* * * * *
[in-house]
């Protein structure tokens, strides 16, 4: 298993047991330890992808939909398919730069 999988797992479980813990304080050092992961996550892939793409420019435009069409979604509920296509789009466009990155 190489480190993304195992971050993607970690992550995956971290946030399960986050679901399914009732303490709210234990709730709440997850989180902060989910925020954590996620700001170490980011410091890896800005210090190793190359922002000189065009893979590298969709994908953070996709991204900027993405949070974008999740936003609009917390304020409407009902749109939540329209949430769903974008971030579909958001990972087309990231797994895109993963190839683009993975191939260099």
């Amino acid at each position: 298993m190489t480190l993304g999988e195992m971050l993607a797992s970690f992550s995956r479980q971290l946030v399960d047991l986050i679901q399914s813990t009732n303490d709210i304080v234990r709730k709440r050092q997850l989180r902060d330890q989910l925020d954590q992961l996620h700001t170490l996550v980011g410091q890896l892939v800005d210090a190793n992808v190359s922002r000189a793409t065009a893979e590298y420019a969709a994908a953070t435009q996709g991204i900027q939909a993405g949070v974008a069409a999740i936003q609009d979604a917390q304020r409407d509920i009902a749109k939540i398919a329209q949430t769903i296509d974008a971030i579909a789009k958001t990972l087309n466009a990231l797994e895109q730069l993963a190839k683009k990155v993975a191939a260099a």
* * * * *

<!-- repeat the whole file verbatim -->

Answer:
[in-house]
């Protein structure tokens, strides 16, 4: 298993047991330890992808939909398919730069 999988797992479980813990304080050092992961996550892939793409420019435009069409979604509920296509789009466009990155 190489480190993304195992971050993607970690992550995956971290946030399960986050679901399914009732303490709210234990709730709440997850989180902060989910925020954590996620700001170490980011410091890896800005210090190793190359922002000189065009893979590298969709994908953070996709991204900027993405949070974008999740936003609009917390304020409407009902749109939540329209949430769903974008971030579909958001990972087309990231797994895109993963190839683009993975191939260099």
């Amino acid at each position: 298993m190489t480190l993304g999988e195992m971050l993607a797992s970690f992550s995956r479980q971290l946030v399960d047991l986050i679901q399914s813990t009732n303490d709210i304080v234990r709730k709440r050092q997850l989180r902060d330890q989910l925020d954590q992961l996620h700001t170490l996550v980011g410091q890896l892939v800005d210090a190793n992808v190359s922002r000189a793409t065009a893979e590298y420019a969709a994908a953070t435009q996709g991204i900027q939909a993405g949070v974008a069409a999740i936003q609009d979604a917390q304020r409407d509920i009902a749109k939540i398919a329209q949430t769903i296509d974008a971030i579909a789009k958001t990972l087309n466009a990231l797994e895109q730069l993963a190839k683009k990155v993975a191939a260099a």